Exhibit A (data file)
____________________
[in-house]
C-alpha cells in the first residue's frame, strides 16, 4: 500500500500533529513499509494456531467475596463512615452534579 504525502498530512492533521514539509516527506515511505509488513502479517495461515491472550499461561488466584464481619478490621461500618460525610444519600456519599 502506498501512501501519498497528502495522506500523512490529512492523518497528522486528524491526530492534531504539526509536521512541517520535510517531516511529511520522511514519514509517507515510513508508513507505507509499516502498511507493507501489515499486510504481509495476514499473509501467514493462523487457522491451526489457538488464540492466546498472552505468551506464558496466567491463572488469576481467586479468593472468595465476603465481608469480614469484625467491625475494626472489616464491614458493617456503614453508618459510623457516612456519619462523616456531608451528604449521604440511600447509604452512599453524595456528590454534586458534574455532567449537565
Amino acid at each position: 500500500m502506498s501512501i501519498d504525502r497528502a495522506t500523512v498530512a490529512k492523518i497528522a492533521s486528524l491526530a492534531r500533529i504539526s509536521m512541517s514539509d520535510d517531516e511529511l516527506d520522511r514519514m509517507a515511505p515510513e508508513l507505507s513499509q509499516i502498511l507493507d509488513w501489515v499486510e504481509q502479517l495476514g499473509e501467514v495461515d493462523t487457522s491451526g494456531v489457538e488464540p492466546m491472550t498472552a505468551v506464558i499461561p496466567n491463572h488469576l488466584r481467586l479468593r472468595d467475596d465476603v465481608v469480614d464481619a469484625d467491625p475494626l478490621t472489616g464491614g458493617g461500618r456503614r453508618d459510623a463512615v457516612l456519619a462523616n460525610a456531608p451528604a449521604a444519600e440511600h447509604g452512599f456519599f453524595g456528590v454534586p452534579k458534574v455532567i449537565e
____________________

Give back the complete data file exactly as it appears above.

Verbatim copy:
[in-house]
C-alpha cells in the first residue's frame, strides 16, 4: 500500500500533529513499509494456531467475596463512615452534579 504525502498530512492533521514539509516527506515511505509488513502479517495461515491472550499461561488466584464481619478490621461500618460525610444519600456519599 502506498501512501501519498497528502495522506500523512490529512492523518497528522486528524491526530492534531504539526509536521512541517520535510517531516511529511520522511514519514509517507515510513508508513507505507509499516502498511507493507501489515499486510504481509495476514499473509501467514493462523487457522491451526489457538488464540492466546498472552505468551506464558496466567491463572488469576481467586479468593472468595465476603465481608469480614469484625467491625475494626472489616464491614458493617456503614453508618459510623457516612456519619462523616456531608451528604449521604440511600447509604452512599453524595456528590454534586458534574455532567449537565
Amino acid at each position: 500500500m502506498s501512501i501519498d504525502r497528502a495522506t500523512v498530512a490529512k492523518i497528522a492533521s486528524l491526530a492534531r500533529i504539526s509536521m512541517s514539509d520535510d517531516e511529511l516527506d520522511r514519514m509517507a515511505p515510513e508508513l507505507s513499509q509499516i502498511l507493507d509488513w501489515v499486510e504481509q502479517l495476514g499473509e501467514v495461515d493462523t487457522s491451526g494456531v489457538e488464540p492466546m491472550t498472552a505468551v506464558i499461561p496466567n491463572h488469576l488466584r481467586l479468593r472468595d467475596d465476603v465481608v469480614d464481619a469484625d467491625p475494626l478490621t472489616g464491614g458493617g461500618r456503614r453508618d459510623a463512615v457516612l456519619a462523616n460525610a456531608p451528604a449521604a444519600e440511600h447509604g452512599f456519599f453524595g456528590v454534586p452534579k458534574v455532567i449537565e